Keep an eye on 'household items'

Submitted by:
PoliceOne Senior Editor Doug Wyllie


06/29/2011

When you enter a residence or a person’s garage in response to a trouble call, be sure that in addition to watching for “typical” weapons like firearms you stay alert for other things lying around that could be used as improvised weapons. Keep in mind the danger that can be posed by kitchen knives, forks, scissors, baseball bats and other potential impact weapons, chairs that could easily be hurled, sharp yard implements, etc.

Be creative in your thinking when it comes to ID-ing weapons. In the wrong hands, even the most common of household items can be dangerous. Don’t overlook them.


Doug Wyllie is Editor in Chief of PoliceOne, responsible for setting the editorial direction of the website and managing the planned editorial features by our roster of expert writers. In addition to his editorial and managerial responsibilities, Doug has authored more than 750 feature articles and tactical tips on a wide range of topics and trends that affect the law enforcement community.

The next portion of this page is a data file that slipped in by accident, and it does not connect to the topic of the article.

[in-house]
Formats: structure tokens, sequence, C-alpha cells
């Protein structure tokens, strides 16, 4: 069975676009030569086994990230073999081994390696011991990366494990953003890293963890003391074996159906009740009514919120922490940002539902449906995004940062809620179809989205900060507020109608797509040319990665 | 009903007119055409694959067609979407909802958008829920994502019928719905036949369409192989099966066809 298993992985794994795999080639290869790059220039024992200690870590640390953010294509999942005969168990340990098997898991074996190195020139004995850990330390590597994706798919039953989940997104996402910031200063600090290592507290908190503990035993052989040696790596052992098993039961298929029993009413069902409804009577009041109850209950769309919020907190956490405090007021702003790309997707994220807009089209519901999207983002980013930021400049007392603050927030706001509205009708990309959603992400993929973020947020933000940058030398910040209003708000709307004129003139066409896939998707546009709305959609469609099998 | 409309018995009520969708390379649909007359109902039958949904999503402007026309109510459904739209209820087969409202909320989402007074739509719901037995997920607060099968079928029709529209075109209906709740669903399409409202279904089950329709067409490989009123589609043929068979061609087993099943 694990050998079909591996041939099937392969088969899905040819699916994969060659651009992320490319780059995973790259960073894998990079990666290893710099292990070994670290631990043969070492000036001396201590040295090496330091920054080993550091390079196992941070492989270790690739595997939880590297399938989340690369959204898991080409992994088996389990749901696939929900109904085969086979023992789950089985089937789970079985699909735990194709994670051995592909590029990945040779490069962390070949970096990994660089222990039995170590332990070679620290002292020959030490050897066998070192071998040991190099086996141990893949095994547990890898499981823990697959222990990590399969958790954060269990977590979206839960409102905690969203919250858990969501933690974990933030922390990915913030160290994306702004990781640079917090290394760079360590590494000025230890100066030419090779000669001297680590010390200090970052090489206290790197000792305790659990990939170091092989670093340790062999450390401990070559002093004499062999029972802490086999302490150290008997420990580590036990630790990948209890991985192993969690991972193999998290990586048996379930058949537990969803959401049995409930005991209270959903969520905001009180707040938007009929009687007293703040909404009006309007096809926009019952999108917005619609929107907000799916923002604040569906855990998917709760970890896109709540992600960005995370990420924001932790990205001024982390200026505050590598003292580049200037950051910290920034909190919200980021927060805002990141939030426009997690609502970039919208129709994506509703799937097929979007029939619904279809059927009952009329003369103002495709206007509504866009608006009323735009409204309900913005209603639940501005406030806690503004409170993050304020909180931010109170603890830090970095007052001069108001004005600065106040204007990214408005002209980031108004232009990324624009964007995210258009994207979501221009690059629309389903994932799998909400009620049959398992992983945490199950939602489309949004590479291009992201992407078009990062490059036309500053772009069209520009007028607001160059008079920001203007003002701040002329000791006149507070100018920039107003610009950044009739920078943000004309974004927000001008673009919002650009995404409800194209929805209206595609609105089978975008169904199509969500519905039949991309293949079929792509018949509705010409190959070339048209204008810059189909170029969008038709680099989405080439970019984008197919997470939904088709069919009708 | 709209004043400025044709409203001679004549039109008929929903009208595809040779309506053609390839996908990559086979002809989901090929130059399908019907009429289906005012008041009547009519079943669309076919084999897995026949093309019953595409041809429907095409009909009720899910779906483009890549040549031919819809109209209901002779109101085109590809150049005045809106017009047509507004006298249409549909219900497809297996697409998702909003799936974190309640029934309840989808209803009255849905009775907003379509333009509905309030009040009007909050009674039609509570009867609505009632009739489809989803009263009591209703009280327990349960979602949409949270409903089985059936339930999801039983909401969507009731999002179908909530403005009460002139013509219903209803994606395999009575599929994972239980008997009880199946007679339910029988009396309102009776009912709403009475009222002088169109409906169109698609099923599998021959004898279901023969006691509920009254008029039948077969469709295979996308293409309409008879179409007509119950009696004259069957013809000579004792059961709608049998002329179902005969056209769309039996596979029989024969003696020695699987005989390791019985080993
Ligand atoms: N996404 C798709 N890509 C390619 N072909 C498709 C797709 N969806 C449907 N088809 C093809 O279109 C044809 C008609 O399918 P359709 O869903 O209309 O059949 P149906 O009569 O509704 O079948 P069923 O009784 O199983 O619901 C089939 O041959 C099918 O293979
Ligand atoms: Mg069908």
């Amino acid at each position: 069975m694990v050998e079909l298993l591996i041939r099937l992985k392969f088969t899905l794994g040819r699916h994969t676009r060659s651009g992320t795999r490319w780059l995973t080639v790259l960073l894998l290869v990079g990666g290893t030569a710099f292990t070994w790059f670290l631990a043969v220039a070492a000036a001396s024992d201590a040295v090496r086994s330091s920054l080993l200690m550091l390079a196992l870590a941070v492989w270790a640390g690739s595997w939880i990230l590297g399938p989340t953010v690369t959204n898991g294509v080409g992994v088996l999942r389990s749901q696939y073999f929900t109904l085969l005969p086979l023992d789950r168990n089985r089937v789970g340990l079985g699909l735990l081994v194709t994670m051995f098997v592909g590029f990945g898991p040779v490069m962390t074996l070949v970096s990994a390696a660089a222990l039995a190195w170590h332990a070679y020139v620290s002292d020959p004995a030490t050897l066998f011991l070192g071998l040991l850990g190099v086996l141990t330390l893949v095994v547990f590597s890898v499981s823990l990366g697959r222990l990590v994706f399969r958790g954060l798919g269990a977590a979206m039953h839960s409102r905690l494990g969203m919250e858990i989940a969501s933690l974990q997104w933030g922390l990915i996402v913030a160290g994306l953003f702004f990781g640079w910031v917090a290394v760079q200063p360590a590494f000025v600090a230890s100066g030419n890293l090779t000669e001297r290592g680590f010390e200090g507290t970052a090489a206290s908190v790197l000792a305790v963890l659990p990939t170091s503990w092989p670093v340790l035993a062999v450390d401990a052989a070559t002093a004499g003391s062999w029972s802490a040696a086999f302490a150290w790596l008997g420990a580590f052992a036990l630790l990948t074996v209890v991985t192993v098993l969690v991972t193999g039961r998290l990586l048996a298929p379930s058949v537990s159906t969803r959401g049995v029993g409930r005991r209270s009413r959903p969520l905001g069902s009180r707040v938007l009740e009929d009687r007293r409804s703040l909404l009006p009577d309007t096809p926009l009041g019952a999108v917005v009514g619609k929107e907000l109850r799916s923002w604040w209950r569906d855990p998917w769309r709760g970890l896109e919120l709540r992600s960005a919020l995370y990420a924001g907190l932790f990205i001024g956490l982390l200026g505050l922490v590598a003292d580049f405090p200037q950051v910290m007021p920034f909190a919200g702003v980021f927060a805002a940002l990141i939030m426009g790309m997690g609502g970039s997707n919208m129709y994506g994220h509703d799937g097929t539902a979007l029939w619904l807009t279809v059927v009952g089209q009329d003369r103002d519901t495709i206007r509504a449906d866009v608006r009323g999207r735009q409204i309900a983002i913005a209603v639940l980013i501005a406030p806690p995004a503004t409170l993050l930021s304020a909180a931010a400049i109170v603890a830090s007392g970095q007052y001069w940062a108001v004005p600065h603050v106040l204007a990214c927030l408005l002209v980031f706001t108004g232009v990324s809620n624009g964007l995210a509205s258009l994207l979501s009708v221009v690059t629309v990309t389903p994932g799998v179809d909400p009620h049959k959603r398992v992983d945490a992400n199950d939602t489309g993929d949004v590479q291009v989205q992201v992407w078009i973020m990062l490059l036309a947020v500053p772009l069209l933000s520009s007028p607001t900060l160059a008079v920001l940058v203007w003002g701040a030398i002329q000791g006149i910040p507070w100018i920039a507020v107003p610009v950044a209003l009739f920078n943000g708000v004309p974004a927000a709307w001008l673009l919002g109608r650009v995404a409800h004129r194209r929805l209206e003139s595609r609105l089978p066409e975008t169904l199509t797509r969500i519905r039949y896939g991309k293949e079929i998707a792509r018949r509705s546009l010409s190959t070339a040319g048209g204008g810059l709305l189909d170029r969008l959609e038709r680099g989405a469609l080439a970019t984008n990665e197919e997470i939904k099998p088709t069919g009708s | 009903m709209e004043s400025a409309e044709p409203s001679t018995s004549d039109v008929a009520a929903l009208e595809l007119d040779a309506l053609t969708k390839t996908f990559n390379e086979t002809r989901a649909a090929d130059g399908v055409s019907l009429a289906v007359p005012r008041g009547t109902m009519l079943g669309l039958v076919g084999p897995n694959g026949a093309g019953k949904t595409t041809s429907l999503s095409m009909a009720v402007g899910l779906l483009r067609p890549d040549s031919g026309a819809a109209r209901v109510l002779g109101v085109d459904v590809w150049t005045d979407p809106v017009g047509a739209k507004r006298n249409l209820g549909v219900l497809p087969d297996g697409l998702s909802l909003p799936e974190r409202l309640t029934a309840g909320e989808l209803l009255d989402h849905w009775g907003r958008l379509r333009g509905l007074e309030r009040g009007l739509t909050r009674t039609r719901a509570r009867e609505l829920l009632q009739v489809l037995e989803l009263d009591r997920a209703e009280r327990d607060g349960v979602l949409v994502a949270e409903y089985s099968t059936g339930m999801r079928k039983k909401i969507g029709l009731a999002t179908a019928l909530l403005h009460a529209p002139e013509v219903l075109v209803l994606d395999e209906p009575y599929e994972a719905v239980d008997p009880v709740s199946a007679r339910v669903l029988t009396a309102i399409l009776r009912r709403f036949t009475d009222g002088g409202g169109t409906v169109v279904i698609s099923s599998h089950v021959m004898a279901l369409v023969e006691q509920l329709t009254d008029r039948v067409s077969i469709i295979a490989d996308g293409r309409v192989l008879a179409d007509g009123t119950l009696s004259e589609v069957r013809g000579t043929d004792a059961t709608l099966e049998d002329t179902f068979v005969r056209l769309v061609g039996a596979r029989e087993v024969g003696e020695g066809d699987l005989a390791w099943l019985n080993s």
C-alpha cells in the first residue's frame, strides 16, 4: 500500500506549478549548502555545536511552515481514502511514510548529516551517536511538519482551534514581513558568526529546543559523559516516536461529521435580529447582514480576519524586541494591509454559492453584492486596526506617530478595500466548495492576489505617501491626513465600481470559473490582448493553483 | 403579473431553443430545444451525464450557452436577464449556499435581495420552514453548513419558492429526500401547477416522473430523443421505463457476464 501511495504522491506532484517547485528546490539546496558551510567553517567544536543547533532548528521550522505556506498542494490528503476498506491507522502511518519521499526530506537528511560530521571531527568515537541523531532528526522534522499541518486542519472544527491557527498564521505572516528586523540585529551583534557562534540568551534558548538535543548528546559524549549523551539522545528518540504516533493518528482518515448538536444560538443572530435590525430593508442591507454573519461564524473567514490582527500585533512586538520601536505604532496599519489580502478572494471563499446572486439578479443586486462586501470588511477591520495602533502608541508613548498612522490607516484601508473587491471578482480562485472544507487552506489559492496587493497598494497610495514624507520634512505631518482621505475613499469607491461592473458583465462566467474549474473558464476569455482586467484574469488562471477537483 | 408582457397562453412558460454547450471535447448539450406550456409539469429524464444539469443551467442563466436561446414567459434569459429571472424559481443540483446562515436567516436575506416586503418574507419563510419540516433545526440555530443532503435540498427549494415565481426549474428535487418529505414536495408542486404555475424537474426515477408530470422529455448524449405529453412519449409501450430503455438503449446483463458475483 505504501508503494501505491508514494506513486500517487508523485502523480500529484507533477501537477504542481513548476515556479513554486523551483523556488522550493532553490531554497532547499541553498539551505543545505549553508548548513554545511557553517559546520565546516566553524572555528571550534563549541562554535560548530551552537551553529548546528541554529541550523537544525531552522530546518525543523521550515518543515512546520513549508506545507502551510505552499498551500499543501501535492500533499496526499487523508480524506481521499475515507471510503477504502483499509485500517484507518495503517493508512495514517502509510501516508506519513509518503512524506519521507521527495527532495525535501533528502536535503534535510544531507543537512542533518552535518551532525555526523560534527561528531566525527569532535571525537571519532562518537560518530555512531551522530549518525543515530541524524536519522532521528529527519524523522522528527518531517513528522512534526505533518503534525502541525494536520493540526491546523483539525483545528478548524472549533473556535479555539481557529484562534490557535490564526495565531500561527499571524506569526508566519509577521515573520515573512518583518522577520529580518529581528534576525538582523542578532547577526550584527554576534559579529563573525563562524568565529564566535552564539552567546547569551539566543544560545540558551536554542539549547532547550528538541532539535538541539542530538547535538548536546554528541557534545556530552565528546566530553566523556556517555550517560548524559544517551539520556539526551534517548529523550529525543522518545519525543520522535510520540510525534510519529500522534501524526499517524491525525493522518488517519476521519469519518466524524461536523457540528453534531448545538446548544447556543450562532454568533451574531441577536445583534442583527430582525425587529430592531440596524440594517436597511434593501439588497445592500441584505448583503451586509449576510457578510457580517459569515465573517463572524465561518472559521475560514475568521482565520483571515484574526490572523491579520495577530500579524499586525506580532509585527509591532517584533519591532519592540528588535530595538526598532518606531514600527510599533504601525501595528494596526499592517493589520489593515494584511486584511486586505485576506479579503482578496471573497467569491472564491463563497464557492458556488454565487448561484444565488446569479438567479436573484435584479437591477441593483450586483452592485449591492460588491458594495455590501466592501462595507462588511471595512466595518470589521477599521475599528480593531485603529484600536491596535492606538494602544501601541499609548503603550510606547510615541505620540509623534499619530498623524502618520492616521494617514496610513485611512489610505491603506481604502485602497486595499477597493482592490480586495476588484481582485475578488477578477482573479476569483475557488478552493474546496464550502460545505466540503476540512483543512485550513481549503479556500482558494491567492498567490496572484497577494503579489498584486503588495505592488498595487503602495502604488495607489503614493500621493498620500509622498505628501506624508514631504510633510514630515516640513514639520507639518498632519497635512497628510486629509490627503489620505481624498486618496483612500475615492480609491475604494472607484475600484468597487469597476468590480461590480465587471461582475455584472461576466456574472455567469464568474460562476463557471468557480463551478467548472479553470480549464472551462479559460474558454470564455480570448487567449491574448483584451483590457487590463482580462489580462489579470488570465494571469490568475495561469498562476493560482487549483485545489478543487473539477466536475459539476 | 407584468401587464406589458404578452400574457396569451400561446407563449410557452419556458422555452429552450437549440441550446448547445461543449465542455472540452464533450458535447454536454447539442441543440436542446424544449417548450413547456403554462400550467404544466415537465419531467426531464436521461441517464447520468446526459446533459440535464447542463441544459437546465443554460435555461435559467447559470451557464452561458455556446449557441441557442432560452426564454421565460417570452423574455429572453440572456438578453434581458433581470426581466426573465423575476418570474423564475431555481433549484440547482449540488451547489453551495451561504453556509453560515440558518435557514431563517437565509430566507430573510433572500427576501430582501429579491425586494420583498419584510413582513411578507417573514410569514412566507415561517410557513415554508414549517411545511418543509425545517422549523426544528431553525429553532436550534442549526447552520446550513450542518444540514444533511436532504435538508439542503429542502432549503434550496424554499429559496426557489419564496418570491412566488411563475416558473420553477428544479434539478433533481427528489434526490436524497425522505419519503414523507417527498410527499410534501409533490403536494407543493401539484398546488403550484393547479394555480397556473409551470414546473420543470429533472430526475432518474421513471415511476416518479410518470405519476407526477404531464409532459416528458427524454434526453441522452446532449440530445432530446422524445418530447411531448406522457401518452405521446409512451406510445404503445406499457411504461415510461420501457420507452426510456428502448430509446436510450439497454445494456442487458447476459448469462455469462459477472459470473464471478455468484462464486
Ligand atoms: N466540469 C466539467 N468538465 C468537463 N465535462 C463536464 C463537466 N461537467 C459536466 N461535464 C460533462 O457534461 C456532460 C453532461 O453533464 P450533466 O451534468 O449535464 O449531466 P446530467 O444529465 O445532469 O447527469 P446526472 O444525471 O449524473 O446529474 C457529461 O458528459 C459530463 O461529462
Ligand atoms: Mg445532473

On a daily basis, Doug is in close personal contact with some of the top subject-matter experts in law enforcement, regularly tapping into the world-class knowledge of officers and trainers from around the United States, and working to help spread that information and insight to the hundreds of thousands of officers who visit PoliceOne every month.

Doug is a member of International Law Enforcement Educators and Trainers Association (ILEETA), and an Associate Member of the California Peace Officers' Association. He is also a member of the Public Safety Writers Association, and is a three-time (2011, 2012, and 2014) Western Publishing Association "Maggie Award" Finalist in the category of Best Regularly Featured Digital Edition Column.

Even in his "spare" time, he is active in his support for the law enforcement community, contributing his time and talents toward police-related charitable events as well as participating in force-on-force training, search-and-rescue training, and other scenario-based training designed to prepare cops for the fight they face every day on the street.

Contact Doug Wyllie



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